Fridge: The Passion of the Christ
- In regard to the various death penalties under Jewish law, not counting crucifixion (as the film claims the Jews ordered), hanging the corpse on a tree until sunset is part of the death penalty. Since the Jews had no authority to execute anyone while under Roman occupation, having the Romans crucify someone they regard as a blasphemer was the next best thing to being able to carry out the penalty themselves.
- While it might not be all that comforting to contemplate, when you read the original account in The Bible, does it ever occur to you to wonder why Jesus was quite dead by the end of the day? Roman crucifixion victims sometimes took days to die since none of their major organs were damaged and the entire method was intended to maximize the victim's pain and suffering. This dramatization visually spells it out for you: more than a few who underwent the kind of scourging Jesus did never made it to the cross. After taking so much punishment, it's arguably a small miracle that Jesus lasted as long as he did!
- And normally crucifixion victims weren't flogged precisely because it would kill them too quickly. Note that the other two crucified with Jesus are mostly unwounded.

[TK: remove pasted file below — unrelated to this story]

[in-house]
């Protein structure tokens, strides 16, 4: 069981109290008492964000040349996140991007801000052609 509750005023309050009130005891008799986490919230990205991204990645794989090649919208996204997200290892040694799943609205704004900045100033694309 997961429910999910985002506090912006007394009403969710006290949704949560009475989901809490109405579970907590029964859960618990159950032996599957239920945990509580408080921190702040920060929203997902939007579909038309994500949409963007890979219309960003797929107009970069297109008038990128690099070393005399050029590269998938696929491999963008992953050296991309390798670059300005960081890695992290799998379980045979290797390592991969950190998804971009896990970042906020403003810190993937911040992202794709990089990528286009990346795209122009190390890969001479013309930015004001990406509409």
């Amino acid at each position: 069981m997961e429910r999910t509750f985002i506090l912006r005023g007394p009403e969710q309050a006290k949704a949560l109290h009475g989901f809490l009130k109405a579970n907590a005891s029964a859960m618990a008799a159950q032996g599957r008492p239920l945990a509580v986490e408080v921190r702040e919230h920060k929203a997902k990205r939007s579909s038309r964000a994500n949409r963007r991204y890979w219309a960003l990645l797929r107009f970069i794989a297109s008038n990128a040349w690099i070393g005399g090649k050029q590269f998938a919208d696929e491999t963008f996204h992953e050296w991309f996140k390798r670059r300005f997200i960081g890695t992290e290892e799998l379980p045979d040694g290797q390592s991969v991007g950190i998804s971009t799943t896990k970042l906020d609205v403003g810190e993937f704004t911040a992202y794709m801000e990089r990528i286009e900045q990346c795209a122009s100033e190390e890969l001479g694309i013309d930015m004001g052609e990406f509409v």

- Meta example: When this movie was being made, a lot of people thought Mel Gibson was being artsy and pretentious, with the resulting movie being regarded as anything from Torture Porn to a deep religious experience. Then came Gibson's anti-Semetic rant. Consider this: Regardless of one's personal beliefs, Jesus was a deeply influential Jew who started a major religious movement. That means that Gibson got to show an influential Jew being tortured horribly over the course of three days movie-time and three hours real time and call it art.
- Most antisemites insist Jesus doesn't count as Jewish. And let's leave it at that.